He suffered a setback on Thursday when Iowa officials declared in a recount that he had come in second place in that state's January 3 contest, behind Santorum, instead of winning narrowly as initially announced.
Romney is among the richest men ever to run for the U.S. presidency and his stewardship of the private equity firm Bain Capital has been criticized by Gingrich and others.
"If Republican leaders want to join this president in demonizing success and disparaging conservative values then they are not going to be fit to be our nominee," Romney told supporters.
Voters said they viewed Romney's business background as an asset. But he waffled this week when asked whether he would release his tax records, and acknowledged that he pays a much lower tax rate than many Americans.
'PUNCH IN THE MOUTH'
"This is the punch in the mouth/wake up call Romney needed if he wanted to be a strong general election candidate," Republican strategist Ford O'Connell said in a Twitter message, referring to the South Carolina results.
Romney attacked Gingrich's ties to mortgage giant Freddie Mac and criticized his time in the nation's capital. His campaign also highlighted Gingrich's $300,000 fine due to ethics lapses while serving as House speaker 15 years ago.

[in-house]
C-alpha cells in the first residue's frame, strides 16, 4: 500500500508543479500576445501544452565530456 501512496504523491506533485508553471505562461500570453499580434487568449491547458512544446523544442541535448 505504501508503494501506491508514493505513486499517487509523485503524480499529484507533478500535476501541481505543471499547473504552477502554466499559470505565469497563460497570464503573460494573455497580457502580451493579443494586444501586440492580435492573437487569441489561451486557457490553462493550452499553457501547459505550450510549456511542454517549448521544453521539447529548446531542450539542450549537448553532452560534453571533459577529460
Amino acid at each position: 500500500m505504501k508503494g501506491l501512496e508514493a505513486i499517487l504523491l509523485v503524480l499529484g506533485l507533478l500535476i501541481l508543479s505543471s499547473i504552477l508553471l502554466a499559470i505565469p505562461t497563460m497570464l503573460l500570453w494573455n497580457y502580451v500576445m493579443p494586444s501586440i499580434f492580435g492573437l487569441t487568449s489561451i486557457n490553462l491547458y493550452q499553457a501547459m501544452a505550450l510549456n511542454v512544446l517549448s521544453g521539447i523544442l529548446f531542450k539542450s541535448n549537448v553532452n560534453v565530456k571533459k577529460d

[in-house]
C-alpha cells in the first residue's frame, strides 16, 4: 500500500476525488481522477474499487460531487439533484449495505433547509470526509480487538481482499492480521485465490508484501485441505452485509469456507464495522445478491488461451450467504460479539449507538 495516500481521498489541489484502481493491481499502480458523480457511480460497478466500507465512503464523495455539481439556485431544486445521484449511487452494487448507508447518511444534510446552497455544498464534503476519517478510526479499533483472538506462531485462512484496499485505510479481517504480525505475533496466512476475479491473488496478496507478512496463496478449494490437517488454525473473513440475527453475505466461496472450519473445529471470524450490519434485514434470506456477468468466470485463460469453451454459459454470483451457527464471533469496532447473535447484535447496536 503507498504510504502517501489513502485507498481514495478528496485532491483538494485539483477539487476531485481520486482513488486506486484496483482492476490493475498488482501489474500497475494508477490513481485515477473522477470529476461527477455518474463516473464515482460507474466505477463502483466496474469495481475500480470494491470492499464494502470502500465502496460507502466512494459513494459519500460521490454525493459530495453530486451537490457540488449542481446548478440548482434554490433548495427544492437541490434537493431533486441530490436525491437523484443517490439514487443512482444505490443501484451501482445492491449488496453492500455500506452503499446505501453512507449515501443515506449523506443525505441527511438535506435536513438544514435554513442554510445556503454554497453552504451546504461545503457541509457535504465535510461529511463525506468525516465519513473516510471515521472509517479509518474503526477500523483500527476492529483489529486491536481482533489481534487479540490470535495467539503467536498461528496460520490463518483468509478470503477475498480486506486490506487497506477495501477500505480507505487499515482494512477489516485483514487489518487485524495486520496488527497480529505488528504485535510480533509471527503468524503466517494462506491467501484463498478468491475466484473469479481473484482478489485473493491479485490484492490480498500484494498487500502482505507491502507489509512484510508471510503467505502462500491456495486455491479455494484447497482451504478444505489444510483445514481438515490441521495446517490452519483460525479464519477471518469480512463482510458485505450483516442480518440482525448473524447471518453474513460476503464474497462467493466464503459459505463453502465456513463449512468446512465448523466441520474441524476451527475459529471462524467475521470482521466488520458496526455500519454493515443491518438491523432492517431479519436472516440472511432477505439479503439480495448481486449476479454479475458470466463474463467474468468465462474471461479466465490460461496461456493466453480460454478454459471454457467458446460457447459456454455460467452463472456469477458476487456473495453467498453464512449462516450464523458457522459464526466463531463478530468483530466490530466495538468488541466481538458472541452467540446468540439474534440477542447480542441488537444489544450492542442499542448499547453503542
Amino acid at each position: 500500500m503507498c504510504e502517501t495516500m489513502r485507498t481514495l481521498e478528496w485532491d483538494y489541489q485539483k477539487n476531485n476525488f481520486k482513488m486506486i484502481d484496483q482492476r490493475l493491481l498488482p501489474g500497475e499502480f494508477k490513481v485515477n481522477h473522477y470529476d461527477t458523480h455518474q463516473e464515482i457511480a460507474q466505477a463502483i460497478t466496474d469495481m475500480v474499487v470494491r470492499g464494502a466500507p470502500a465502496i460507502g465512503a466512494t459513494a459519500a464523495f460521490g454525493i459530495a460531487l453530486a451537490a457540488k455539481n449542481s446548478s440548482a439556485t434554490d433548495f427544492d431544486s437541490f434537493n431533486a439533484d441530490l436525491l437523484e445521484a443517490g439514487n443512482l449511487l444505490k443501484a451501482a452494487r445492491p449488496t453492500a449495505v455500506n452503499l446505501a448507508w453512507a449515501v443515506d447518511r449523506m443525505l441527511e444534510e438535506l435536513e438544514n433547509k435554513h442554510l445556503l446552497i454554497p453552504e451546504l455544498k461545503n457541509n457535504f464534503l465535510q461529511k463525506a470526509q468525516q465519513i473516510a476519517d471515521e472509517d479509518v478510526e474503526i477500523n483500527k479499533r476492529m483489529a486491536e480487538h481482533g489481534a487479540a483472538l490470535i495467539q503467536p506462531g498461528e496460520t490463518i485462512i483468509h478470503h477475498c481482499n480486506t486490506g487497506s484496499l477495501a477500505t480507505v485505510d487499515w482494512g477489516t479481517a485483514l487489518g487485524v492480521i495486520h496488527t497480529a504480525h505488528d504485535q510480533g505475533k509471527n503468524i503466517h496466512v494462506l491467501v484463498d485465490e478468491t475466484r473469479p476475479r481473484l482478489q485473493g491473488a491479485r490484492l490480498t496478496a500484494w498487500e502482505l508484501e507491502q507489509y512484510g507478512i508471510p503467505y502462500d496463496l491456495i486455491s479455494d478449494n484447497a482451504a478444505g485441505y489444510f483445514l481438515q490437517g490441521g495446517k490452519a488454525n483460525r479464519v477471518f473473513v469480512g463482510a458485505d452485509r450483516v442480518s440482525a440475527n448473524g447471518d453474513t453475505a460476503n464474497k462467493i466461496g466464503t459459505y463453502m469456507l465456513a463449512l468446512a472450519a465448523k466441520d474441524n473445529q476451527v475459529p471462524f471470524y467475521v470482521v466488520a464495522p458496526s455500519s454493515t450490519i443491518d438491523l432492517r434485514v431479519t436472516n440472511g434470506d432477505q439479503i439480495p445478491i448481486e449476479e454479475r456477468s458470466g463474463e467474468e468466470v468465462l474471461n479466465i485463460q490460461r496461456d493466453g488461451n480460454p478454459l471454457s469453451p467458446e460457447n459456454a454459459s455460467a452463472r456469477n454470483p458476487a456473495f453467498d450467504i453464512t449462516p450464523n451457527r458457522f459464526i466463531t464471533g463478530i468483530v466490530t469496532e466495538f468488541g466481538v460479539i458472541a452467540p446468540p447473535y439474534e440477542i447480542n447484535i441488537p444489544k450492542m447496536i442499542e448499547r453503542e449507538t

The thrice-married Gingrich has fended off publicity about his turbulent marital history. On Thursday, he rejected his second wife's accusation that he had asked her for an "open marriage" while he was having an affair with another woman in the 1990s.
South Carolina has been a tough state for Romney's presidential ambitions. In his previous run for the White House in 2008, Romney finished a poor fourth, with just 15 percent of the vote, behind winner and eventual Republican nominee John McCain. McCain endorsed Romney in the current campaign.
The winner of South Carolina's Republican presidential primary has gone on to win the party's nomination in every presidential election since 1980.